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Monday, June 24, 2013

Vintage in the Shop: Utility Knife

Inverse side:
#42050
Southbridge, Mass
Made in the U.S.A.

Daddy gave this utility knife to me when I married. He used these all the time. He was a contractor--sheet rock, wallpaper of all sorts, paint and trim when needed to finish the job. Paperhanging in hospitals, motels, and some private homes was his specialty, not the other.
 
The date  made is not on the utility knife. However, since there is no zip code, the knife seems to be made before 1964. I just called the company. It was made in 1968. But, they still don't put the zip code on the utility knife! The same utility knife is still made today. But, it is not heavy, is made from a lighter metal. The screw and hex nut on the back helped to date it. I forgot what he said the fastener material was.
 
Sure, I need a screw driver to change blades, but lots of things can be used to improvise a screw driver.

You have probably noticed that the blade tip is broken. I cannot remember ever changing the blade. After all, now I only need this to cut tape to open packages, so a butter knife would work. This week, I will buy new blades just because.
 
I started to post a picture of the newer one given to me about ten years ago by a friend who said I needed a good one. It is green plastic and Made in China and does not deserve a place here. The green, plastic one has a thumb thing to advance and retreat the blade. Yes, it is safer and does not require a screwdriver. However, it will break and is extremely difficult for me to press the little button and hold it while I move the blade. My old utility knife is fat and has a nice hand feel. The new green, plastic utility knife is skinny and causes my hand to ache after gripping it and using it.

The new utility knife is Made in China. So, not only am I using something old that will last,  but also the old utility knife was Made in the U.S.A.
 
My utility knife from the 1960s is at least 50-years-old. UPDATE: Okay, it is at least 45-years-old. Knowing Daddy, he gave me an old one in 1968 when we bought a home, because girls don't need these things very much. I did not expect a new one, just know Daddy.

Interesting fact: Prior to 1968, Hyde used a letter and four numbers. When they acquired their first computer, it would not take letters and numbers for codes, only numbers, so they switched to all numbers. Maybe Daddy did give me a new utility knife!

I changed the words "box cutter" to "utility knife" in this post.

Your turn
Do you have or use a utility knife like this old one I own? Are you happy with the sturdy knife? Do you prefer older tools in your shop or toolbox?


6 comments:

  1. I love tools - can never have enough! I still have my Grandfather's and Dad's wood working tools and I use them, too! I really enjoy making toys for the little ones.

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  2. Chickenmom,
    I wish Mother's Day featured tools on sale! I have a few of Daddy's tools, not many. I don't use many tools nowadays, but often I have friends who will repair something with my tools. So, they are still used.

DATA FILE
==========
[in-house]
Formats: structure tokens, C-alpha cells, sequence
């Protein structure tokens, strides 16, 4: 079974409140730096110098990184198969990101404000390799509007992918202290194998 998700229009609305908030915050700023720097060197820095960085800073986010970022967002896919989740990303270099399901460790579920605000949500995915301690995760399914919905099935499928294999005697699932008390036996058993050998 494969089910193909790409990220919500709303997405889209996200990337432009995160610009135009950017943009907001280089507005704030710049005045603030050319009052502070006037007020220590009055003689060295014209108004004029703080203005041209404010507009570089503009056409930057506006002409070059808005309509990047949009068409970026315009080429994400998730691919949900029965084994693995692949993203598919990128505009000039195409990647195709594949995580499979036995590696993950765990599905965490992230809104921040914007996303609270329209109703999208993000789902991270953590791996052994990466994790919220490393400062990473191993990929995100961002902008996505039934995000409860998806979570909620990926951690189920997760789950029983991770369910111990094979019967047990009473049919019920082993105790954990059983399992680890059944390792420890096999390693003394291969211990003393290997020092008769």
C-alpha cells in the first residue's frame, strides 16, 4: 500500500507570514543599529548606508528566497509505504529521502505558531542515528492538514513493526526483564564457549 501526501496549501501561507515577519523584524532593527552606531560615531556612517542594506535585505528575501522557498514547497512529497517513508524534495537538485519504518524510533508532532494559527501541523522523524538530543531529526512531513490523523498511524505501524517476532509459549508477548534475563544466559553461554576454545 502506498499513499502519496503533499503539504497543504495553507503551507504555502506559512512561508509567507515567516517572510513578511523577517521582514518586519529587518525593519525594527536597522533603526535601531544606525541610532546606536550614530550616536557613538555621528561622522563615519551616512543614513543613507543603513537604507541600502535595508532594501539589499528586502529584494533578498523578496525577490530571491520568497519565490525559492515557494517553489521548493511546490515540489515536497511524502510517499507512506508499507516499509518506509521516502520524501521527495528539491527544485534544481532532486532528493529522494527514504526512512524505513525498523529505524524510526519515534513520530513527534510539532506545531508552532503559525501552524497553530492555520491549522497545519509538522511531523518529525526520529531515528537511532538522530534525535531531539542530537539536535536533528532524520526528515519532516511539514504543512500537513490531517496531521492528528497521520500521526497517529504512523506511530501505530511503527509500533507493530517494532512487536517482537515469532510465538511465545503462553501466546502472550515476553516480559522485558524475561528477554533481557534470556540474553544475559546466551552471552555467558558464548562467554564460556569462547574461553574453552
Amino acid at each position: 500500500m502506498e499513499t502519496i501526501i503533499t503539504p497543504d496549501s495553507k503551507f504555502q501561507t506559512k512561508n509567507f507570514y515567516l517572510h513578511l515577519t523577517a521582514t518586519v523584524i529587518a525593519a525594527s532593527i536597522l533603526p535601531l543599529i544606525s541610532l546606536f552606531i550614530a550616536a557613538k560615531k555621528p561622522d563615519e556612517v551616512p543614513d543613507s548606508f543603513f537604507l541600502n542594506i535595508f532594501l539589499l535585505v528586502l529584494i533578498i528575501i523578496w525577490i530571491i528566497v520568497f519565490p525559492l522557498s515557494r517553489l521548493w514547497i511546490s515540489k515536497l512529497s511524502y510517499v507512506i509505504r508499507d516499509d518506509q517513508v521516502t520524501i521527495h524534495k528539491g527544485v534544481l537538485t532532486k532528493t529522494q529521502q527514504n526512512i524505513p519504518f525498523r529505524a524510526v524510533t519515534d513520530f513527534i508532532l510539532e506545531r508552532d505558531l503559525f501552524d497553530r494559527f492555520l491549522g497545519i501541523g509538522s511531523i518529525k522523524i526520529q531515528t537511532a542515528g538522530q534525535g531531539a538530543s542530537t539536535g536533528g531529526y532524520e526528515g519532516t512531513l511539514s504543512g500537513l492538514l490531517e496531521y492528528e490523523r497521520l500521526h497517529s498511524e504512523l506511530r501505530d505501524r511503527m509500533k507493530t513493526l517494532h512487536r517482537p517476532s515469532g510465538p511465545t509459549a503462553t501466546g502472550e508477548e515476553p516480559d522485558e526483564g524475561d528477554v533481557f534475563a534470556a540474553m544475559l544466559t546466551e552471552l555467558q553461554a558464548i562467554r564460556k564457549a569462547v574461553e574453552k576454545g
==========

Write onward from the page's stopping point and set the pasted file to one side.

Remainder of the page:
Daddy made of lots of toys.

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  3. We have 2 that we argue over. They are *Stanley* and old like yours. They are strong, feel good in the hand and mine! At least one is anyway. Husband says they are his, he is the man, the worker, He says he knows they are his because I am too tight to buy a decent knife. He gets me with that last bit but I'm pretty sure that at least of of these knives is mine. We do have an assorted batch of cheaper ones but I like MY Stanley.

    Barb.

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  4. Barb,
    Too funny! When I was married, there was no doubt that all the tools were mine. Daddy gave them to me or I bought them. Oh, I forgot, my ex bought an adjustable wrench from the Dollar Store. It did cost $1. You had to hold the screw part that was supposed to tighten and hold while you twisted the wrench. I actually laughed when I saw him use this. He did not even have a screw driver when we married. He was not a boy. He was 24 and owned a car and no tools, not one.

    Scratch your name on the tool. That should settle it. I am probably tight, but I will pay top dollar for a tool. Men are impressed by range and quality. I kindly ask them for my things I see go in their pocket as they work and forget to give back to me.

    Mama had a tool/junk drawer in the kitchen with her tools in it. She hounded anyone who took out a tool until they put it back. Daddy had a shop out back, but people were too lazy to go out there and get his stuff. He was the one who did stuff, but she often needed a hammer or screwdriver, utility knife, pliers, wrench for easy but necessary things around the house. Women need tools but not pink ones. However, mine are going to get some pink spray paint to assure they stay here.

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  5. that is one awesome knife - do keep it!!!

    i have a Stanley knife that is very similar - i think it was my grandfathers! yes you have to open it with a screwdriver to change the blade, but the metal is top notch and it is the only knife I will use to cut the sidewalls out of tires as i know the knife won't snap on me..

    but yours looks way cooler and i am envious!!

    cheers!

    ReplyDelete
    Replies
    1. Jambaloney,
      Barb, above, said she has a Stanley. Thanks, I thought it was pretty sturdy. Oh, I will keep it.

      Delete

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